If swallowing is not the primary culprit behind your Avoidant Restrictive Food Intake Disorder, then it might be worth considering working with an occupational therapist. Oftentimes, those who have a comorbid autism spectrum disorder will have sensitivities surrounding the textures of certain foods. This is what solidifies their unhealthy eating patterns, but it can be overcome with therapy.

Unlike mental health professionals, occupational therapists will focus exclusively on how a client interacts with food. They are there to assist with daily functioning, and eating is a huge part of how you make it from day to day. One of the first things to tackle will be tactile aversions to certain foods and any sensory sensitivity that a person may experience.

From here, they will work on helping to develop new behaviors which include eating a wider array of foods.

Medication Management for Weight Gain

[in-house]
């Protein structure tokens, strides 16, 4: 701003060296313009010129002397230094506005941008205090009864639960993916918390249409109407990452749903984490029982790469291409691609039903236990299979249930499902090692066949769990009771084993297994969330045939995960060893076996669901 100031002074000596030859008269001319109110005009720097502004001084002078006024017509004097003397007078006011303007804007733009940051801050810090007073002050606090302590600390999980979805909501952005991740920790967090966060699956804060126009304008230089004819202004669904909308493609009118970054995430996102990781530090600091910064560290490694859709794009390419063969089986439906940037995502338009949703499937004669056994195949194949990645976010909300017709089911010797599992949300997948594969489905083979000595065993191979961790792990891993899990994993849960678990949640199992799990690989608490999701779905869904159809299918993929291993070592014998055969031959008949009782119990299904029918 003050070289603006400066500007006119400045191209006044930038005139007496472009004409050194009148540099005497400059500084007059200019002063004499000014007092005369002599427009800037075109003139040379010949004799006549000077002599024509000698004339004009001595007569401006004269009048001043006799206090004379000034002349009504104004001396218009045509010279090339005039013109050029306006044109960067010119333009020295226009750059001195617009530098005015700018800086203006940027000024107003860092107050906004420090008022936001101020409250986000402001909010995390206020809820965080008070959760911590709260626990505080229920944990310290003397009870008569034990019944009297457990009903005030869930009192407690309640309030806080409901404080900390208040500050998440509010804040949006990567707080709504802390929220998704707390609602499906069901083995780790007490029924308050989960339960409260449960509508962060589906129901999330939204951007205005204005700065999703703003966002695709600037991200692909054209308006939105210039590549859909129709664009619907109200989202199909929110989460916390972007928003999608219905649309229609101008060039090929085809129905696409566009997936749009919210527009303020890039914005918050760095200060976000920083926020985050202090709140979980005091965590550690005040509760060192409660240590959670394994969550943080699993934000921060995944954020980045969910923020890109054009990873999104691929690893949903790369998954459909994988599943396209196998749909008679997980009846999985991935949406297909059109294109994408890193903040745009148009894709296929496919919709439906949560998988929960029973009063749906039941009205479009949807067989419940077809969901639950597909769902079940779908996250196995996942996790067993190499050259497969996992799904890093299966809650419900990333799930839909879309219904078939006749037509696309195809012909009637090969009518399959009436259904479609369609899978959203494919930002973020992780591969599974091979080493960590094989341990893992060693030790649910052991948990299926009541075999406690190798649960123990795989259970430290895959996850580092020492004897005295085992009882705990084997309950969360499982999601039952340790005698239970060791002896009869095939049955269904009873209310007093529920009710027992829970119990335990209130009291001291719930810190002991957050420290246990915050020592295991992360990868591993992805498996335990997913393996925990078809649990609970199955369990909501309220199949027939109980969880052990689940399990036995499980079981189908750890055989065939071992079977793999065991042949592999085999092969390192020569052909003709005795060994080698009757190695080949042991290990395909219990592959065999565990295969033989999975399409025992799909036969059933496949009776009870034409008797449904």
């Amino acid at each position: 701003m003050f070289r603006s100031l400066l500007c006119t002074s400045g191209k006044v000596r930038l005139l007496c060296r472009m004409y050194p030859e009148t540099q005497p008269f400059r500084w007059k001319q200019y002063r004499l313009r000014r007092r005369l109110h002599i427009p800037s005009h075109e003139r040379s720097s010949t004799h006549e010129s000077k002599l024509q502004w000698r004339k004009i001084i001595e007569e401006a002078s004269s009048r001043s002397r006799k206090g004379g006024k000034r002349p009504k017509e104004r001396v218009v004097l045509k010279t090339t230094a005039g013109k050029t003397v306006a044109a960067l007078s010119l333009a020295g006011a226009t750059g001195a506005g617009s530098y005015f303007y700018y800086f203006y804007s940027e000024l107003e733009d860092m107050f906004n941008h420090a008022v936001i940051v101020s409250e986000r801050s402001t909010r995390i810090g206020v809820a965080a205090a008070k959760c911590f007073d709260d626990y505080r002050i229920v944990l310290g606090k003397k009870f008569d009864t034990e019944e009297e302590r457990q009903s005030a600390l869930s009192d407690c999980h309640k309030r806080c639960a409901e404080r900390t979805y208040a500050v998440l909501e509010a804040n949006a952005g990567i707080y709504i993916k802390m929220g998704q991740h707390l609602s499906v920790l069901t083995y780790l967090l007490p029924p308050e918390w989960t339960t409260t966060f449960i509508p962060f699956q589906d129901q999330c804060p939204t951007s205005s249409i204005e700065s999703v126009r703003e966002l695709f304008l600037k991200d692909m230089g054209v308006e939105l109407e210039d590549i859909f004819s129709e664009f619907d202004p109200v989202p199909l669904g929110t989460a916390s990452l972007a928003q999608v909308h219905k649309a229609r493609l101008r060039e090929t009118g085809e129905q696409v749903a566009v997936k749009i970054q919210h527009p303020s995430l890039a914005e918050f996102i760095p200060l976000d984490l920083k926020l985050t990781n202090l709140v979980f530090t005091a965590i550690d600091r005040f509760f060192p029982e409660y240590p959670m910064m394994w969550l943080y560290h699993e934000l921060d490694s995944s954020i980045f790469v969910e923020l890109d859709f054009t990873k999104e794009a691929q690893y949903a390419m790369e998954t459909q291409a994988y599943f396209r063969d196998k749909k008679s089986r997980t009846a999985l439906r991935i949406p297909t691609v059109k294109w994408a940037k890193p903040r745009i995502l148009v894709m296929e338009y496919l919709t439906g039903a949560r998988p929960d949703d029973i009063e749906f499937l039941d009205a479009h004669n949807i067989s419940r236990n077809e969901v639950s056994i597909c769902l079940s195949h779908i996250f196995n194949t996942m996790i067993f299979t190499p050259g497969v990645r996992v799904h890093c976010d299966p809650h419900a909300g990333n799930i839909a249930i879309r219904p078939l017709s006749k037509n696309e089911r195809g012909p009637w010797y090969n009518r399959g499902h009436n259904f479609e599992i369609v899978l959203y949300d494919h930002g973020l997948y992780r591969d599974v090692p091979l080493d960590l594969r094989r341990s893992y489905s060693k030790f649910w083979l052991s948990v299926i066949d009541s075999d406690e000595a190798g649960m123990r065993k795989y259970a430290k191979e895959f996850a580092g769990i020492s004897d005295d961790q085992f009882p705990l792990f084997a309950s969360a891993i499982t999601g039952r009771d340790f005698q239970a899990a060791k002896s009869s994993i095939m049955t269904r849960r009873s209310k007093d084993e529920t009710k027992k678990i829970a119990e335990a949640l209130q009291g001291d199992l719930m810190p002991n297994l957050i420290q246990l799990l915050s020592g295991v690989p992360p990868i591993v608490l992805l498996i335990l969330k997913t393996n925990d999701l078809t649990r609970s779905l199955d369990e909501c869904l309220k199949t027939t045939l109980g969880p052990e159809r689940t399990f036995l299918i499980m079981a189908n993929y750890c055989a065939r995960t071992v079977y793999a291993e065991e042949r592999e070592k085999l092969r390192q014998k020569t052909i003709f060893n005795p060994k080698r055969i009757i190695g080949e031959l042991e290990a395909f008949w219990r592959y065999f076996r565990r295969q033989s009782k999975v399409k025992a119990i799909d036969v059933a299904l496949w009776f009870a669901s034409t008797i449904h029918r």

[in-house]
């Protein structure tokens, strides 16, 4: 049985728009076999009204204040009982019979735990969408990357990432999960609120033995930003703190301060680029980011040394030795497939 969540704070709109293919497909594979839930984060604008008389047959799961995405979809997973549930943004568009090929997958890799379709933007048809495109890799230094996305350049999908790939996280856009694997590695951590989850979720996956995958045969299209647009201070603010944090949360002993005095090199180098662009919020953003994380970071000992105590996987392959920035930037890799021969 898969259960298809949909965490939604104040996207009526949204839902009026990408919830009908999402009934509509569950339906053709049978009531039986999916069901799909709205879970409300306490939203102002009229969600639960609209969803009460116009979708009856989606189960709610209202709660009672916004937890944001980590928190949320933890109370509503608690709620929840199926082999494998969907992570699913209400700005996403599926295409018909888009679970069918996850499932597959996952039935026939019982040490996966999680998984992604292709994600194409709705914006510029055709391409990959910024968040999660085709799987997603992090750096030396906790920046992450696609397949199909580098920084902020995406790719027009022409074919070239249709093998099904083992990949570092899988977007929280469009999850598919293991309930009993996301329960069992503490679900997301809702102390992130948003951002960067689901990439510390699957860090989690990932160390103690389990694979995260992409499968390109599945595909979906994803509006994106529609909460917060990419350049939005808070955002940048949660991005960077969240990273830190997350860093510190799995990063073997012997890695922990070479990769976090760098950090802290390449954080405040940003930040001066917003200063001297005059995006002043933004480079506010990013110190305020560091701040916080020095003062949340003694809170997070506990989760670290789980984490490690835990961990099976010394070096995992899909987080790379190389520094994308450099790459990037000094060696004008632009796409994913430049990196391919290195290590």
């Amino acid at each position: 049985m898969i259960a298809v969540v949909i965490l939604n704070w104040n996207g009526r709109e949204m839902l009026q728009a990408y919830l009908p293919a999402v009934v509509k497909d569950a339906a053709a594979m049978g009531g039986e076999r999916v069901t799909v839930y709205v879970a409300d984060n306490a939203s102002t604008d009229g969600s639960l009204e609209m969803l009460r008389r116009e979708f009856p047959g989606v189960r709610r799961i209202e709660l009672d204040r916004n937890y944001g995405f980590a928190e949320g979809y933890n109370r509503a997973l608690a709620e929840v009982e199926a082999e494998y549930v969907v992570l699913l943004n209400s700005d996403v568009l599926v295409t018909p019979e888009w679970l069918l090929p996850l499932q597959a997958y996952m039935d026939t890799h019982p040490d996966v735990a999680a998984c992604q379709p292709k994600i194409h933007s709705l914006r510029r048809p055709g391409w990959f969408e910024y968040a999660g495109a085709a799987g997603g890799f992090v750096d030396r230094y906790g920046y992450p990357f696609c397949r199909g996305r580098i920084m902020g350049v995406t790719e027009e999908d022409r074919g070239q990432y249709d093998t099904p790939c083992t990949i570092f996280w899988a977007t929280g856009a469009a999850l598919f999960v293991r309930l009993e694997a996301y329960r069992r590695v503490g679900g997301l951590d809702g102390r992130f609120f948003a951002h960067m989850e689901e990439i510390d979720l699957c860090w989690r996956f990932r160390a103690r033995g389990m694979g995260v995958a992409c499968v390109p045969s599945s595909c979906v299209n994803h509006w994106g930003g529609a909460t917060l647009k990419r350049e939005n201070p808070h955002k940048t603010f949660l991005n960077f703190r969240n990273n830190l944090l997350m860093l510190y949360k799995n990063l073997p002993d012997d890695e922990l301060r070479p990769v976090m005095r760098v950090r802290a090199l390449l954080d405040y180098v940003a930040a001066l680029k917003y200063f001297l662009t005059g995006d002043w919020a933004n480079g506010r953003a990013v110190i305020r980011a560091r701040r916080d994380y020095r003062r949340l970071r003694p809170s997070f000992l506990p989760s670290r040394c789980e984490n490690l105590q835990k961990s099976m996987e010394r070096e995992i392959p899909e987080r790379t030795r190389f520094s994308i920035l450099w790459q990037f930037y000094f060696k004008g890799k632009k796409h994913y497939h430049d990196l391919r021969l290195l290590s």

An eating disorders program may also choose to incorporate medication management into a robust and full treatment plan. This should be done under the care of an experienced doctor who can carefully monitor progress through inpatient or intensive outpatient treatment.

Doctors have several ways of approaching the medication piece of a treatment plan, starting with appetite stimulants. When a person feels hungrier, they are more likely to override their aversion to food and to eat, mitigating weight loss. Even if they only consume their “safe” foods, it can be a great way to promote weight gain in someone who is severely underweight due to restrictive eating.

Another approach to medication could include anti-anxiety prescription medication. Many people with this eating disorder have severe anxiety surrounding mealtime and eating for a variety of reasons. Whether their fear is swallowing, vomiting or something else entirely, a bit of pharmaceutical help for their anxiety can quell fears long enough to permit them to eat.

Some psychiatrists and doctors may also prescribe antipsychotics to their patients because they are known to increase appetite and promote weight gain.

Medical Treatment Necessary for ARFID

When Medical Treatment Necessary for ARFID